Such lecterns may be used in various situations, such as teaching, making presentations, giving speeches, etc. In addition, such lecterns may be used in various different settings or environments, such as permanent, dedicated facilities, including lecture halls, classrooms, chapels, etc., or temporary, multi-purpose facilities, such as convention centers, stages, auditoriums, gymnasiums, etc.

Typically, lecterns utilized in dedicated facilities are formal lecterns typically formed as a fixture, or extension, of the facility itself. For example, such formal lecterns are typically formed of relatively heavy materials, such as wood, to match the decor of the facility, and are relatively large.

Unfortunately, similar types of lecterns may be used in temporary facilities as well. Thus, large, heavy lecterns frequently are moved about as required. For example, such lecterns may be moved between storage and conference rooms, or between conference rooms, as required. As another example, such lecterns may be moved on and off stage to convert the stage of an auditorium from a theater to a lecture hall, and vis versa. Thus, lecterns intended for temporary or multi-purpose facilities are often constructed similarly to their more formal counterparts, i.e. as large wooden structures, with their mobility seemingly included as an afterthought.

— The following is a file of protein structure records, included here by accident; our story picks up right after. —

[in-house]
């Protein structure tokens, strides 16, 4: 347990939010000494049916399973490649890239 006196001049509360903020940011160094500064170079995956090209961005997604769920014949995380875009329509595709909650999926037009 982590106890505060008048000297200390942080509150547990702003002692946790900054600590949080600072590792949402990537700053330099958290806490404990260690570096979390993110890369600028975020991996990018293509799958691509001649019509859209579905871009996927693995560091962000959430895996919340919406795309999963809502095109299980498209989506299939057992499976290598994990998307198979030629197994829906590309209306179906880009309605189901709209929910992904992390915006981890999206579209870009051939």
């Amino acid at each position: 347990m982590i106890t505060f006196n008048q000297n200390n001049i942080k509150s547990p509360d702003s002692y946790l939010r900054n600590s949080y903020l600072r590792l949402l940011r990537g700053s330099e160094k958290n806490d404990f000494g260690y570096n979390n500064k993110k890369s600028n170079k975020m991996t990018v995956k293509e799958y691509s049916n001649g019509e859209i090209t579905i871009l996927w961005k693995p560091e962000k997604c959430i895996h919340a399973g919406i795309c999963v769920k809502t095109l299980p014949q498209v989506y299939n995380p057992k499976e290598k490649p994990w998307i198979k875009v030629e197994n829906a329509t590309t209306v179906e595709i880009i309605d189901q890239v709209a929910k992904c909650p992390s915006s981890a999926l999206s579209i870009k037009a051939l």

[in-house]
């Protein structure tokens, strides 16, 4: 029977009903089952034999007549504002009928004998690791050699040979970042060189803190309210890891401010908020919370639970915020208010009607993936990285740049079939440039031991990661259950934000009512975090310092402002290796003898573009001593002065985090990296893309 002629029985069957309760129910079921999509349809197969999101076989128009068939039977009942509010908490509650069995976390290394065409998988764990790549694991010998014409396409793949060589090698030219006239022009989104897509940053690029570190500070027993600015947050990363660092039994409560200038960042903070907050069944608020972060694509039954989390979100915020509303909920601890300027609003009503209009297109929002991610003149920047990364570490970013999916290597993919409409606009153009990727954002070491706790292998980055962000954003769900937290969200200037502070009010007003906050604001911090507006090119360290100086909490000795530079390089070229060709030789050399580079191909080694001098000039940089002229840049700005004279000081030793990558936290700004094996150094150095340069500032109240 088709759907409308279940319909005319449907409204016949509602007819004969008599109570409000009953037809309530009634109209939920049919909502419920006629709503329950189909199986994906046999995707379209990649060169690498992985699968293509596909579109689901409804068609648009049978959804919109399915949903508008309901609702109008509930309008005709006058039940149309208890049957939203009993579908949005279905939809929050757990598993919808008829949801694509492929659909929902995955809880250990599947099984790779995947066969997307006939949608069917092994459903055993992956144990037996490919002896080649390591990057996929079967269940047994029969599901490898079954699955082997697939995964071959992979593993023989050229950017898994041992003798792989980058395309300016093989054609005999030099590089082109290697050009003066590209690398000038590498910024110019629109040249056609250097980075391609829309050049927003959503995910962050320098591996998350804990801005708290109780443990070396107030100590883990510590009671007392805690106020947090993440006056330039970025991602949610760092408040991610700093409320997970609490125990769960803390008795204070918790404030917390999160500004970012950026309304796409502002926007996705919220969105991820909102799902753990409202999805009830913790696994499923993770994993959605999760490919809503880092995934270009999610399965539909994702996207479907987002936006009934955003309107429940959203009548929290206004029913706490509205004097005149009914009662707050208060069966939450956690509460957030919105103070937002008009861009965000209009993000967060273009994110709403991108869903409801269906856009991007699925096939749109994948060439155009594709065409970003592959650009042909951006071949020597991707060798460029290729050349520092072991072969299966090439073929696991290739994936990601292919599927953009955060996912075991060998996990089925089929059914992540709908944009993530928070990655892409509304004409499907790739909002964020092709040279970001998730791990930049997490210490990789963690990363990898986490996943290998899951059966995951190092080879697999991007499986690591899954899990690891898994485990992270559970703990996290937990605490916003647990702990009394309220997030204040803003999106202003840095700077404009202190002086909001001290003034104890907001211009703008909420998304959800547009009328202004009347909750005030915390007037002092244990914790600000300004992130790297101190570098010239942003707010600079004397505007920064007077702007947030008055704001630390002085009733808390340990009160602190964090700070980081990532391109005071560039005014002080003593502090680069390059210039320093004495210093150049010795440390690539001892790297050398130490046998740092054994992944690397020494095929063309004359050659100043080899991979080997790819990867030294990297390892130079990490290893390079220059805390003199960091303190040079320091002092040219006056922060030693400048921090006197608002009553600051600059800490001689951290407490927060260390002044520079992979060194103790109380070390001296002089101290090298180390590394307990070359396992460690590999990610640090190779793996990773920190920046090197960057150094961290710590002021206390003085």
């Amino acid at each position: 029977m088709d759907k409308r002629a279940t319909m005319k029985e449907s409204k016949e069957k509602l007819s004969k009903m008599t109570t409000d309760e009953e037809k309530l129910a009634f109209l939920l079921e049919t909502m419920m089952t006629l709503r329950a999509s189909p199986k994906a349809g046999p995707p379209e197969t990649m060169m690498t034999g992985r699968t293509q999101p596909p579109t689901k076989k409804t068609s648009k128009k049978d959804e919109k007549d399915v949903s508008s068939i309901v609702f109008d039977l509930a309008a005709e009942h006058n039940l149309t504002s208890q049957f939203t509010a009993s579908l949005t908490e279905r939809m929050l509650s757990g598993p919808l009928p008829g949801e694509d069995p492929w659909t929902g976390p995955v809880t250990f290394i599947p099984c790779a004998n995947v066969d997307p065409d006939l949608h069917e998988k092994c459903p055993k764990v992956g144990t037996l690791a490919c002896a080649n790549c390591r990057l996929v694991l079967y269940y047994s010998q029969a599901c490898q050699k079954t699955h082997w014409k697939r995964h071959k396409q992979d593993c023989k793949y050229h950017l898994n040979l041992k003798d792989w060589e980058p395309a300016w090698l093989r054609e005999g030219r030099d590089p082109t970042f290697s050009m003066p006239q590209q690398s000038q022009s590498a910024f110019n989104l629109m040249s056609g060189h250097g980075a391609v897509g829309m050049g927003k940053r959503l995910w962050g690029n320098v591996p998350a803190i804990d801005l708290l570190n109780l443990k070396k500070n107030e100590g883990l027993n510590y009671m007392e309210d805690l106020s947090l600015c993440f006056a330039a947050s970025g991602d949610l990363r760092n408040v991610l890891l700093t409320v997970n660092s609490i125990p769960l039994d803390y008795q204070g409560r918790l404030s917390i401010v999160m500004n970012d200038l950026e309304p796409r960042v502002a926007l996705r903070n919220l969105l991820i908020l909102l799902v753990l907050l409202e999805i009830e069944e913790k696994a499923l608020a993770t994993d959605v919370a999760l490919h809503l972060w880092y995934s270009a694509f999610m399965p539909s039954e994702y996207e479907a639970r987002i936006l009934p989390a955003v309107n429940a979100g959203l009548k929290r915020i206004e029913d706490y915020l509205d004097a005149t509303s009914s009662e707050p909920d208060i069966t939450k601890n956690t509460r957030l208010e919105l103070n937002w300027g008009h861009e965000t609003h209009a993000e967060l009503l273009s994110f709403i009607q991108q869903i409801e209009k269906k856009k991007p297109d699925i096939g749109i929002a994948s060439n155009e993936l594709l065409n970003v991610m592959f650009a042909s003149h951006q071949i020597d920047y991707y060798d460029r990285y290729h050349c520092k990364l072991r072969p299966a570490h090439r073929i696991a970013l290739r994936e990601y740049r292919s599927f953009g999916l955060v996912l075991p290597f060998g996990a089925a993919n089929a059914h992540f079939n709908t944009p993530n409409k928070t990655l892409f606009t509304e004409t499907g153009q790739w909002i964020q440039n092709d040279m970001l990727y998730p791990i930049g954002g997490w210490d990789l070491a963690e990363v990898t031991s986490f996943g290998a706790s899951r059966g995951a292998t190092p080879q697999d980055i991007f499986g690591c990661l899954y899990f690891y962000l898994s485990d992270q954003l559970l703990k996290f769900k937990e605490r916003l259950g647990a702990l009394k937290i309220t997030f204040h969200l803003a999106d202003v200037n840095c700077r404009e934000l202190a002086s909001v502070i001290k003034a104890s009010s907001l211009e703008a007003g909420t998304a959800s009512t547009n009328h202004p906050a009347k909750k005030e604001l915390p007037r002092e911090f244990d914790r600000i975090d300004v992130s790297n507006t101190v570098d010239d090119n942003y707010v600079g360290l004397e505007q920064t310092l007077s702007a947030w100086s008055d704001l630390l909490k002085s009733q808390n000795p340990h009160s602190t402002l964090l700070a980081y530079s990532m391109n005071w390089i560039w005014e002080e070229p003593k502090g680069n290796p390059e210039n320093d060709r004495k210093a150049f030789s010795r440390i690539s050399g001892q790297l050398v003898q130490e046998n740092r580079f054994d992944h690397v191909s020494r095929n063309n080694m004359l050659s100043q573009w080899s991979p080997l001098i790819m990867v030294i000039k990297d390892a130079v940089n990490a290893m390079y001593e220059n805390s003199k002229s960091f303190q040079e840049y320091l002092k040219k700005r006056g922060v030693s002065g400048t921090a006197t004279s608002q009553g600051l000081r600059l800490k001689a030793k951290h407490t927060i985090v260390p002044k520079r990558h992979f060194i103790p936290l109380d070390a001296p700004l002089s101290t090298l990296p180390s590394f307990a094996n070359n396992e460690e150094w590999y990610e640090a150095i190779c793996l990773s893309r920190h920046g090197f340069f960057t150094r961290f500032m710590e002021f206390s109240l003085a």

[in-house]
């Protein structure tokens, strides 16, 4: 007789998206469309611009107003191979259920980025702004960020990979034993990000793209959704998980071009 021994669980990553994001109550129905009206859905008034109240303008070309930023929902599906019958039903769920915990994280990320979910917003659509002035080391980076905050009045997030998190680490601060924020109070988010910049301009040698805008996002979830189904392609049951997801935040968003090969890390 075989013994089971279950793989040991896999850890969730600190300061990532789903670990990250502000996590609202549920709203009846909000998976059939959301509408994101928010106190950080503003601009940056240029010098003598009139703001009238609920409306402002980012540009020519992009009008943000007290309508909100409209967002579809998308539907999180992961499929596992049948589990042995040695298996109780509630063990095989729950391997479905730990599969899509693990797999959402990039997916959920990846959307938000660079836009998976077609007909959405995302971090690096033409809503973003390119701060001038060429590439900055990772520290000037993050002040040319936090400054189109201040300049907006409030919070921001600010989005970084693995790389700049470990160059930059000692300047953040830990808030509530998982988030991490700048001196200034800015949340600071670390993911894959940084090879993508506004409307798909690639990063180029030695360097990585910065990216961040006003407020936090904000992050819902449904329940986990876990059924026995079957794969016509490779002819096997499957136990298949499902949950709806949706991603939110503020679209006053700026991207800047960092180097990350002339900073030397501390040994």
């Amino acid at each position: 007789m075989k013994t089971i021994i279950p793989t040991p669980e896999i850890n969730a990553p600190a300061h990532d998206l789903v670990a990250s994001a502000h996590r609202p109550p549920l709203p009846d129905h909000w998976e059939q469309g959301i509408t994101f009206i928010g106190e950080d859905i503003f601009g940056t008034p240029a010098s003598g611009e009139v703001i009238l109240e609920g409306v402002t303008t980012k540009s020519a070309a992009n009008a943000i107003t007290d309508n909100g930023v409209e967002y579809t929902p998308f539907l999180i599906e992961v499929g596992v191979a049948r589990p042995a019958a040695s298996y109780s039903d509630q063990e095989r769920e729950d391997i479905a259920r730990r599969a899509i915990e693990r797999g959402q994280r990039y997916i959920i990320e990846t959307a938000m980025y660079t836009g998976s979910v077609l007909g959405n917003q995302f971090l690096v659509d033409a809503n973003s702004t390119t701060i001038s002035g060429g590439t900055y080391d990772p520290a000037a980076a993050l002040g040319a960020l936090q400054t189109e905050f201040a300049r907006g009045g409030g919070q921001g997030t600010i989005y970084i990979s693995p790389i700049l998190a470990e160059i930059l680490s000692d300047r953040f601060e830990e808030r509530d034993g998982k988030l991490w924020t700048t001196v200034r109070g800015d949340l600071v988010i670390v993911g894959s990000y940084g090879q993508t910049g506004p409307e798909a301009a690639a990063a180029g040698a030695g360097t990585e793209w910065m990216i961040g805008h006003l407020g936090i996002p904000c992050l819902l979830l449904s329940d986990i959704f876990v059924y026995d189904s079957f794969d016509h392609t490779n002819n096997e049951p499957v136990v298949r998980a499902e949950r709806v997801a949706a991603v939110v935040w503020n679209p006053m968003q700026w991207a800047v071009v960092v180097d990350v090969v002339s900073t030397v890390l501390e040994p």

One disadvantage of such lecterns is their weight and size make them difficult to transport. In addition to merely moving the lectern about, it is also often necessary to hoist the lectern to an elevated stage or platform. Another disadvantage of such lecterns is their lack of durability when transported. The wood material of the lecterns is easily damaged, scratches, and dinged, giving the lectern an old, abused appearance, less suitable for making positive impressions. Another disadvantage with such lecterns is their method of construction or structure. In addition to the expense of being constructed by skilled craftsmen, the multi-component structure becomes weakened by constant movement.

Other types of lecterns have been developed which are more transportable or are designed for traveling. Such lecterns are often foldable or collapsible. One disadvantage with these traveling-types of lecterns is their informal appearance which is usually less aesthetically pleasing. Another disadvantage with such traveling lecterns is their foldable parts tend to make them less stable. Many such traveling lecterns are also designed to be used in conjunction with a table, such that the lectern is placed on top of the table to achieve a usable height. One disadvantage with such table-top lecterns is their informal appearance. Another disadvantage is they are unsuitable for use on stages, etc.